As your daughter grows, she will need to buy a bra with more support. Wearing the correct size bra will help your preteen feel less restricted and make her figure look proportionate. In order to achieve this, you will need to know your daughter’s band and cup size. Since the thought of being measured at a specialty bra shop may be intimidating to your preteen, consider using a bra size calculatorto find the right fit.

When buying bras, your daughter should consider the different styles of clothes she wears. Will the design of the bra work underneath all her shirts? Is she active in sports – does she need a sports bra? Don’t forget to buy a few bras so that they can be regularly laundered.

Where to Buy
Luckily, preteens have lots of options when it comes to buying bras. Best of all, if your daughter doesn’t feel comfortable shopping in a store, you can shop on-line together in the privacy of your home. TweenParent.com found some stores that we think offer a good selection of bras for preteens and young teens.

Apr 18, 2009

Great Books for Preteens

TweenParent.com asked Bank Street Bookshop to put together a list of books for summer reading that is sure to keep your tween’s nose in a book for hours at a time. Divided by age group, the list includes notable new books and timeless classics. Plus, as a gift to our readers, Bank Street is offering a 20% discount off of anything you purchase (not just tween books). Just enter code TWEEN09 at check out.

Ages 9-11

After Hamelin by Bill Richardson. Mysteriously struck deaf the day the Pied Piper returns to pipe away Hamelin’s children, Penelope cannot hear his tune and is left behind. It thus becomes her responsibility to enter a fantastical dream world and use her wits and ingenuity to find and rescue her family and friends. After Hamelin is an enchanting story featuring a clever, memorable heroine.

Anastasia Krupnik by Lois Lowry. Precocious 10-year-old Anastasia has some very firm opinions. She’s made a list of things she loves (lists, mounds bars, her goldfish) and things she hates (boys, pumpkin pie, her teacher). As she navigates school, a first crush, and her parents’ shocking announcement that they are having a baby, Anastasia is surprised to see how her loves and hates change. First in a series.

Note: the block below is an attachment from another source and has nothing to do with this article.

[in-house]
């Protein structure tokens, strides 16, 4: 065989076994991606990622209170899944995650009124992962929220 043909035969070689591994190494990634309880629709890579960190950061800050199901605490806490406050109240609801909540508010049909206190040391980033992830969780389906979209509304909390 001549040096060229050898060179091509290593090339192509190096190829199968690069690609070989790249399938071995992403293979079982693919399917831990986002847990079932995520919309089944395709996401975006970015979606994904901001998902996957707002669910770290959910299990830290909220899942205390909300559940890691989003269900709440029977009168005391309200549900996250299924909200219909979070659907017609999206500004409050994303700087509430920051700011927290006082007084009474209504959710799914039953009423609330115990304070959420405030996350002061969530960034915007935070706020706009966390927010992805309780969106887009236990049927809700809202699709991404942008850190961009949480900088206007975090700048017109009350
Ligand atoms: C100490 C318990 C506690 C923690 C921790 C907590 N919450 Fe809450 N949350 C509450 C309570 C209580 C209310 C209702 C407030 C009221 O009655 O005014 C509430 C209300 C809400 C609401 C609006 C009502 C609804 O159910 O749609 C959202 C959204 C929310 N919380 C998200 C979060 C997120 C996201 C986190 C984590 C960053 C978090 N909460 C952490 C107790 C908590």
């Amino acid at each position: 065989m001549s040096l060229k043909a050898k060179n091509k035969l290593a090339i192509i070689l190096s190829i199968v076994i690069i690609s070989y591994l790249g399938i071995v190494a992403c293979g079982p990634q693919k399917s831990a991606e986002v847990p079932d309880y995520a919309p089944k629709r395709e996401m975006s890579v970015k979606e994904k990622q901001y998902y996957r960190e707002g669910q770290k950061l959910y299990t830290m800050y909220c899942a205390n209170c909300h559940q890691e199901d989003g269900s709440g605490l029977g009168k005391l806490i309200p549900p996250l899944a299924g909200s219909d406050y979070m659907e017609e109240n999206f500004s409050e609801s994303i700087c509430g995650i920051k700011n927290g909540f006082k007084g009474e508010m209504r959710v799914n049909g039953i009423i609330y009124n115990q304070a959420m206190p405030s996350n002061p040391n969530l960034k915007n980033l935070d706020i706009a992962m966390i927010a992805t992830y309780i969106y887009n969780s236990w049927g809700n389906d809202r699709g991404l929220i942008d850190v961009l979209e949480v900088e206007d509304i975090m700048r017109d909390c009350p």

The Birthday Room by Kevin Henkes. “Two of the things Benjamin Hunter received for his twelfth birthday took him completely by surprise: a room and a letter. The room was from his parents. The letter was from his uncle.” The room is Benjamin’s very own art studio. The letter is from an estranged uncle who is blamed for a childhood accident that left Benjamin without a finger. Well-known for his popular picture books, Henkes has written a thought-provoking and memorable coming-of-age story for middle grade readers.

Brendan Buckley’s Universe and Everything in It by Sundee T. Frazier. Brendan’s grandmother Gladys calls him her chocolate milk – his mother is white, and his father is black, a fact that hasn’t caused him much concern…until now. Brendan is a scientist; he keeps a notebook full of questions and answers he uncovers through scientific research. So when he meets his estranged (white) grandfather by chance, he begins investigating the reasons for the estrangement, disobeying his parents in the process. Frazier handles Brendan’s complicated family history, questions about race and identity, and other thought-provoking topics with finesse. Though it deals with some heavy issues, Brendan’s normal kid interests and activities (Tae Kwon Do, catapulting Groovy Girls out the window) make this an enjoyable and accessible read. Coretta Scott King Book Award.

The Cats of Roxville Station by Jean Craighead George. As much as Mike wants a cat, he knows he can’t have one at home. Instead he tries to win the trust of Rachet, a feral cat with a strong mistrust of humans. Jean Craighead George, acclaimed author of Julie of the Wolves and My Side of the Mountain, fills this story of the complex society of the homeless cats with factual information about wild feline habits and hierarchy.
The reader comes to know and care about Rachet, Queenella, Tatters, Tachometer and all the other cats in a world centered around a train station.

A Crooked Kind of Perfect by Linda Urban. Zoe dreams of becoming a great concert pianist. So when her quirky but well-meaning father brings home a wheezing, 70s-style electric organ, she is unenthused. Her music teacher (free lessons with purchase) convinces her to enter the Perform-o-Rama, an electric organ competition, which has a surprisingly transformative effect on Zoe. A delightful book, A Crooked Kind of Perfect is an utterly charming story of friendship, family, growing pains, and finding the baby grand hiding in a wheezing Perfectone D-60. Readers will be convinced that they know the finely-drawn characters.